pa·tron·ize (pātrə-nīz′, pătrə-)
tr.v. pa·tron·ized, pa·tron·iz·ing, pa·tron·iz·es
1. To act as a patron to; support or sponsor: donors who patronize the orchestra.
2. To go to as a customer, especially on a regular basis: We patronize the local diner.
3. To treat in a condescending manner, often in showing interest or kindness that is insincere: felt she was being patronized by her supervisor.
pa′tron·i·zation (-trə-nĭ-zāshən) n.
The American Heritage® Dictionary of the English Language, Fifth Edition copyright ©2020 by Houghton Mifflin Harcourt Publishing Company. All rights reserved.
Indo-European & Semitic Roots Appendices
Thousands of entries in the dictionary include etymologies that trace their origins back to reconstructed proto-languages. You can obtain more information about these forms in our online appendices:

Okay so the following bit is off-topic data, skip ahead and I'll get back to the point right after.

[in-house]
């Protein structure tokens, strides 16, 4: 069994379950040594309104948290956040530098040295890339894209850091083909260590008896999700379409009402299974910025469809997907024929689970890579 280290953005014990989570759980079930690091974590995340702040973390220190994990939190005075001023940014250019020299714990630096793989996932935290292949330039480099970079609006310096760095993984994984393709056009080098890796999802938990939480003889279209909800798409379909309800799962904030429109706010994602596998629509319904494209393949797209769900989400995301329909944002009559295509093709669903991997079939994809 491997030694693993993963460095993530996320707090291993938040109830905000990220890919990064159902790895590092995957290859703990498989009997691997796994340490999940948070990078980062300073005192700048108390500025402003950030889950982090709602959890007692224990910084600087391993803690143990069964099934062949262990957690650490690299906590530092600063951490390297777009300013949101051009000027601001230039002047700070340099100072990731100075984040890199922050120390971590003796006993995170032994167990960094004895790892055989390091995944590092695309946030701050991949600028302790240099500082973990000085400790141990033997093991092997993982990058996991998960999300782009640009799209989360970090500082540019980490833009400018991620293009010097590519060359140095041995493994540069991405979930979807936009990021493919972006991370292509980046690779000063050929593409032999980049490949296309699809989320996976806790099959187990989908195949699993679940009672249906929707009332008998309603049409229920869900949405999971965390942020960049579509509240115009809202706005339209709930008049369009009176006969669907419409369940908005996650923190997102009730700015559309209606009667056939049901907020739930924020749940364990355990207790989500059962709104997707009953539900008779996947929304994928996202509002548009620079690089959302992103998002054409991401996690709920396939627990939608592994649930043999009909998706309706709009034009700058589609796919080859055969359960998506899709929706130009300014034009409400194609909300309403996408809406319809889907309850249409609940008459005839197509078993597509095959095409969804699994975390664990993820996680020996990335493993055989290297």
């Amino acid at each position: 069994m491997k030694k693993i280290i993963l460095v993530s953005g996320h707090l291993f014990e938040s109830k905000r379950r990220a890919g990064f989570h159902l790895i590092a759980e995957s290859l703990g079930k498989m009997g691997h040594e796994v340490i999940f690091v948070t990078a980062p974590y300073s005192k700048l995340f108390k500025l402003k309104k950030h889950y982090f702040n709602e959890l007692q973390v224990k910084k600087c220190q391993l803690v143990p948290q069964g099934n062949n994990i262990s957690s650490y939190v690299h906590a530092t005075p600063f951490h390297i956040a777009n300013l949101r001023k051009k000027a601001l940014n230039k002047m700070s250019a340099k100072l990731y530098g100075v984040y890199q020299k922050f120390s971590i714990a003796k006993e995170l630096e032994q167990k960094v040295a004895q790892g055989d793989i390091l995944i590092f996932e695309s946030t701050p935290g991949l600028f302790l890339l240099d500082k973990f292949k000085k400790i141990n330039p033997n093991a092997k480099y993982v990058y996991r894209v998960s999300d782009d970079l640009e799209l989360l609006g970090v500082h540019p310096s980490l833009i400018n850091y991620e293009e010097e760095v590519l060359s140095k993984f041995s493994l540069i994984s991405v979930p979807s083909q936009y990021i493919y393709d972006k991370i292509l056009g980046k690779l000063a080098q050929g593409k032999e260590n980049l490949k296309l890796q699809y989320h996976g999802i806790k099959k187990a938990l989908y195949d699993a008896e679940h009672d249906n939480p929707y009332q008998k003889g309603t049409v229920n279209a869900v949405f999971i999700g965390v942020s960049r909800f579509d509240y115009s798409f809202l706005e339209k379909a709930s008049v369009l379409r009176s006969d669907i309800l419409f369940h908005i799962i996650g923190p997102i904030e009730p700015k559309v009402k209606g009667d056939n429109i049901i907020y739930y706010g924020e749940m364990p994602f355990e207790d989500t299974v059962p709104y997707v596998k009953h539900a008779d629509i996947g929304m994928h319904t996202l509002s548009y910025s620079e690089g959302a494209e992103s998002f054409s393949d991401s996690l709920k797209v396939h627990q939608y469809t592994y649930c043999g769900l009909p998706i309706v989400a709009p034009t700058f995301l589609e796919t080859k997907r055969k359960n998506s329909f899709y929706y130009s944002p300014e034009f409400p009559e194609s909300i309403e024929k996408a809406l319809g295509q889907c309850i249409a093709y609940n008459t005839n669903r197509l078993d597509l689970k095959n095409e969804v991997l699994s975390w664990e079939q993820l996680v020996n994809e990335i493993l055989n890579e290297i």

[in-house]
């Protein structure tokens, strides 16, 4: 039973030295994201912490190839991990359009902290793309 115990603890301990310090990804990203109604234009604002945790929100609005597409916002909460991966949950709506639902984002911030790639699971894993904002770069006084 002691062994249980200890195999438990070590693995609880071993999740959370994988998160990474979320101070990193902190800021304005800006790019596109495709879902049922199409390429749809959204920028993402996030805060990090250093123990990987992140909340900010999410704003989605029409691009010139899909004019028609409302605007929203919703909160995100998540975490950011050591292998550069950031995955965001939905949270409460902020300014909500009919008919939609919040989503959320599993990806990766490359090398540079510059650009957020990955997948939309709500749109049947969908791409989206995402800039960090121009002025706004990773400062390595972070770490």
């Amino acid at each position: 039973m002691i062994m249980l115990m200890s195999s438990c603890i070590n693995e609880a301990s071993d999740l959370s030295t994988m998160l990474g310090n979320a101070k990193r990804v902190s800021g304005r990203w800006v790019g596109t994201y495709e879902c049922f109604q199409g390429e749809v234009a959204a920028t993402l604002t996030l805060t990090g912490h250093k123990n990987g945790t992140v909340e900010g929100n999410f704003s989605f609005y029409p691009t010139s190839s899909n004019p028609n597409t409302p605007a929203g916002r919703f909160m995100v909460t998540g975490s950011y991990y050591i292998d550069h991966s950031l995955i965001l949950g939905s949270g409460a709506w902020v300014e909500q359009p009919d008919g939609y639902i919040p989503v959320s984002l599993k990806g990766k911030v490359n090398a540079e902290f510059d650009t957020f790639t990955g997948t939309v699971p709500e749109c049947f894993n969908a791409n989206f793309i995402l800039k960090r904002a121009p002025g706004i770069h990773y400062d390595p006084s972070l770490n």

The Indo-European appendix covers nearly half of the Indo-European roots that have left their mark on English words. A more complete treatment of Indo-European roots and the English words derived from them is available in our Dictionary of Indo-European Roots.